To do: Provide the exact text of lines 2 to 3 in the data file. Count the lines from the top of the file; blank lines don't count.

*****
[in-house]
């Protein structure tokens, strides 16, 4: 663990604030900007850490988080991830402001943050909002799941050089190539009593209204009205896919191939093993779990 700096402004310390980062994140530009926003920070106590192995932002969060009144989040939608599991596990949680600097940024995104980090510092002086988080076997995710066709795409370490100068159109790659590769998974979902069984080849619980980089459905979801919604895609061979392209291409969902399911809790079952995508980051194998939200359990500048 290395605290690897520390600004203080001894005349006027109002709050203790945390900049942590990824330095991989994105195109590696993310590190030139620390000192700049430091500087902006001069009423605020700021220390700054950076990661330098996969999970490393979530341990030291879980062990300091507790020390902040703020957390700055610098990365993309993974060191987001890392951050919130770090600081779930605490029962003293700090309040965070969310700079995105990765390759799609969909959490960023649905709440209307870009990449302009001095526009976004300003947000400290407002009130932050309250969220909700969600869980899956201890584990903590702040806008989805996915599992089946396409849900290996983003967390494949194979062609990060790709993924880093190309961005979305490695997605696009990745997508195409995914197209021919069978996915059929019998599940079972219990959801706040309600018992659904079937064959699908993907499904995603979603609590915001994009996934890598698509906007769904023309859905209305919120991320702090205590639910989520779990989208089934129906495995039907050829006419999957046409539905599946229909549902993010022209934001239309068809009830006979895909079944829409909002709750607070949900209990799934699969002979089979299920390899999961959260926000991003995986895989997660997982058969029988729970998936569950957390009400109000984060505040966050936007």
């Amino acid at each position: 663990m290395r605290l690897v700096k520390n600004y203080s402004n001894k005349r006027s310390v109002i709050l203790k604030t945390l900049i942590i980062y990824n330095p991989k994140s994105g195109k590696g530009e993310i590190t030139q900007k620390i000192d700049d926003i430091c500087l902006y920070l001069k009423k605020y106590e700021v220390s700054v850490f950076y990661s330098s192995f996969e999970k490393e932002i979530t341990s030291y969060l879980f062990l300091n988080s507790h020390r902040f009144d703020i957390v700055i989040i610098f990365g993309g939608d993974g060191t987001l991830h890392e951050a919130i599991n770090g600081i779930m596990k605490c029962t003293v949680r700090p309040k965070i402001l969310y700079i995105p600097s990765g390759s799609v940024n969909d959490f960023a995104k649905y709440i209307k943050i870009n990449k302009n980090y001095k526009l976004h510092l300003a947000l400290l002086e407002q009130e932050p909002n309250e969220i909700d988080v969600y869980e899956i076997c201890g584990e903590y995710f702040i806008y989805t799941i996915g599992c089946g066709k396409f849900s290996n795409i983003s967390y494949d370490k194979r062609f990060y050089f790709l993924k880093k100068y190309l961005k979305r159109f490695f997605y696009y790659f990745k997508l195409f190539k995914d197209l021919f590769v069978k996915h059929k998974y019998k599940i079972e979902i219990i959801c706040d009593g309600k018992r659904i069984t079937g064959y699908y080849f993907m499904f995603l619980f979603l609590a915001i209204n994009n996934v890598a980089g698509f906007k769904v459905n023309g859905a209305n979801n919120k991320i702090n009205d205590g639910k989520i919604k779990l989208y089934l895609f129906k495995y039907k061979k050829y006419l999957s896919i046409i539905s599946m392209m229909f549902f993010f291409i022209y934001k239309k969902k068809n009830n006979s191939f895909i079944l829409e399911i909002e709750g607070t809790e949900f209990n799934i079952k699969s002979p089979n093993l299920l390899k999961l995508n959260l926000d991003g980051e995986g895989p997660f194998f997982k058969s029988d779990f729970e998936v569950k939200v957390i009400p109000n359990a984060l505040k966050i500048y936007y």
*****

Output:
């Protein structure tokens, strides 16, 4: 663990604030900007850490988080991830402001943050909002799941050089190539009593209204009205896919191939093993779990 700096402004310390980062994140530009926003920070106590192995932002969060009144989040939608599991596990949680600097940024995104980090510092002086988080076997995710066709795409370490100068159109790659590769998974979902069984080849619980980089459905979801919604895609061979392209291409969902399911809790079952995508980051194998939200359990500048 290395605290690897520390600004203080001894005349006027109002709050203790945390900049942590990824330095991989994105195109590696993310590190030139620390000192700049430091500087902006001069009423605020700021220390700054950076990661330098996969999970490393979530341990030291879980062990300091507790020390902040703020957390700055610098990365993309993974060191987001890392951050919130770090600081779930605490029962003293700090309040965070969310700079995105990765390759799609969909959490960023649905709440209307870009990449302009001095526009976004300003947000400290407002009130932050309250969220909700969600869980899956201890584990903590702040806008989805996915599992089946396409849900290996983003967390494949194979062609990060790709993924880093190309961005979305490695997605696009990745997508195409995914197209021919069978996915059929019998599940079972219990959801706040309600018992659904079937064959699908993907499904995603979603609590915001994009996934890598698509906007769904023309859905209305919120991320702090205590639910989520779990989208089934129906495995039907050829006419999957046409539905599946229909549902993010022209934001239309068809009830006979895909079944829409909002709750607070949900209990799934699969002979089979299920390899999961959260926000991003995986895989997660997982058969029988729970998936569950957390009400109000984060505040966050936007």
């Amino acid at each position: 663990m290395r605290l690897v700096k520390n600004y203080s402004n001894k005349r006027s310390v109002i709050l203790k604030t945390l900049i942590i980062y990824n330095p991989k994140s994105g195109k590696g530009e993310i590190t030139q900007k620390i000192d700049d926003i430091c500087l902006y920070l001069k009423k605020y106590e700021v220390s700054v850490f950076y990661s330098s192995f996969e999970k490393e932002i979530t341990s030291y969060l879980f062990l300091n988080s507790h020390r902040f009144d703020i957390v700055i989040i610098f990365g993309g939608d993974g060191t987001l991830h890392e951050a919130i599991n770090g600081i779930m596990k605490c029962t003293v949680r700090p309040k965070i402001l969310y700079i995105p600097s990765g390759s799609v940024n969909d959490f960023a995104k649905y709440i209307k943050i870009n990449k302009n980090y001095k526009l976004h510092l300003a947000l400290l002086e407002q009130e932050p909002n309250e969220i909700d988080v969600y869980e899956i076997c201890g584990e903590y995710f702040i806008y989805t799941i996915g599992c089946g066709k396409f849900s290996n795409i983003s967390y494949d370490k194979r062609f990060y050089f790709l993924k880093k100068y190309l961005k979305r159109f490695f997605y696009y790659f990745k997508l195409f190539k995914d197209l021919f590769v069978k996915h059929k998974y019998k599940i079972e979902i219990i959801c706040d009593g309600k018992r659904i069984t079937g064959y699908y080849f993907m499904f995603l619980f979603l609590a915001i209204n994009n996934v890598a980089g698509f906007k769904v459905n023309g859905a209305n979801n919120k991320i702090n009205d205590g639910k989520i919604k779990l989208y089934l895609f129906k495995y039907k061979k050829y006419l999957s896919i046409i539905s599946m392209m229909f549902f993010f291409i022209y934001k239309k969902k068809n009830n006979s191939f895909i079944l829409e399911i909002e709750g607070t809790e949900f209990n799934i079952k699969s002979p089979n093993l299920l390899k999961l995508n959260l926000d991003g980051e995986g895989p997660f194998f997982k058969s029988d779990f729970e998936v569950k939200v957390i009400p109000n359990a984060l505040k966050i500048y936007y």